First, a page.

Frankly I am not one of these folks who think that failure is great, particularly for kids. Actually I am not sure failure is good for anyone. Yet titles abound promising greatness as a result of it: The Gift of Failure, The Power of Failure, Fueled by Failure, among others. I suppose if I were savvy I’d just shut the hell up and write The Joy of Failure and take a limo to the bank.
But, unfortunately, I don’t really buy that tough of kids crap. To my way of thinking, although many advise us to let our kids fear, fall and fail, making kids fearful might be just another, more socially acceptable version of spare the rod, spoil the child.
The problem is that failure, like success, or even happiness winds up being defined as a state of being. Pursuing happiness, our guaranteed American right, has been transmuted from a pursuit to a place. Am I happy, we ask ourselves; are you happy others want to know; are you in your happy place?
Success and failure have also become states of being. Since we define people as ‘successes’ one would assume that they have found some magical place where everything is right where it needs to be, and is there at all times. Likewise failure is a label, too, a Scarlet Letter slung around the neck of someone who has entered that state of being. Winners and looooooosers!
Reality is more complex, of course. No need to belabor that here: successful people are simply folks who are not always successful but usually understand how to renew the lease on success over and over again.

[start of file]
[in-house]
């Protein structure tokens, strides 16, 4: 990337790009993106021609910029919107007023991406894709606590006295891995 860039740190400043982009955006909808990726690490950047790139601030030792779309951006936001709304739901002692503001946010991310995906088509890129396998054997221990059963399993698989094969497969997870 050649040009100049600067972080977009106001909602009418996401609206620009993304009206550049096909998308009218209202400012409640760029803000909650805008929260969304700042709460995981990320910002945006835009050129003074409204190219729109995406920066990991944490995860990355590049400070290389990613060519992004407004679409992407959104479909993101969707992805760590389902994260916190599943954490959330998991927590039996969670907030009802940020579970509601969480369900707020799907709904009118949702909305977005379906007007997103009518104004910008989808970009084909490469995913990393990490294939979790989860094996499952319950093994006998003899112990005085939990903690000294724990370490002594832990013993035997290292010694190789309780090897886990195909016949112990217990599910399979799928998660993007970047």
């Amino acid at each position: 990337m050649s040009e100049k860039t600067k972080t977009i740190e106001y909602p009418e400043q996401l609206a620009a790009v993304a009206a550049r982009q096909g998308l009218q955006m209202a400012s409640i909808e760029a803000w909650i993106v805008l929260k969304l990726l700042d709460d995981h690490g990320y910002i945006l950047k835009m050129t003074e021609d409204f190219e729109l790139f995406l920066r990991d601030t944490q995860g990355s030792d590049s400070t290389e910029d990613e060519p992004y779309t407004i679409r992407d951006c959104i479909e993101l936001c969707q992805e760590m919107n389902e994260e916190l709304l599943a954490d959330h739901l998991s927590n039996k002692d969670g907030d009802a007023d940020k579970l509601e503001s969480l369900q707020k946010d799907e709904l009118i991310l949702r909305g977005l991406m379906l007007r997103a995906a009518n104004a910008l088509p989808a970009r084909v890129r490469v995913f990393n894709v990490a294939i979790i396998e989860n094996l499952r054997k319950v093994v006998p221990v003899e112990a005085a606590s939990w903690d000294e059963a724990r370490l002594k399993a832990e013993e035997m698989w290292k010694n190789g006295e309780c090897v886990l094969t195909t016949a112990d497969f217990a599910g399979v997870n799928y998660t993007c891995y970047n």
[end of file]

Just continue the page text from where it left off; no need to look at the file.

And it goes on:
But here’s a news flash: successful people know something that others may not. They know that failure does not exist as an entity but rather as something that only we, ourselves, can create. To be a success, in anything, you must refuse to create failure, that’s all: FAILURE ONLY BECOMES FAILURE WHEN WE QUIT: UNTIL THEN, IT’S JUST PROCESS!
Now I am not suggesting that we rescue kids constantly; we know that struggle is critical. But struggle itself teaches kids no more about success than consequences teaches kids about behavior. These things reinforce learning but until we change what students know, and know how to do, they’ll just keep doing the same things over and over again.
When we teach kids that they are in control of failure - if they don’t quit, they cannot fail - and help them develop the skills to deal with the struggle of the process, then we have a shot to teach them how to succeed. What we need to teach, in school, at home and everywhere, exactly what I once read on the door to a teacher’s room: “In the end everything will be ok. If it’s not ok, it is not yet the end!”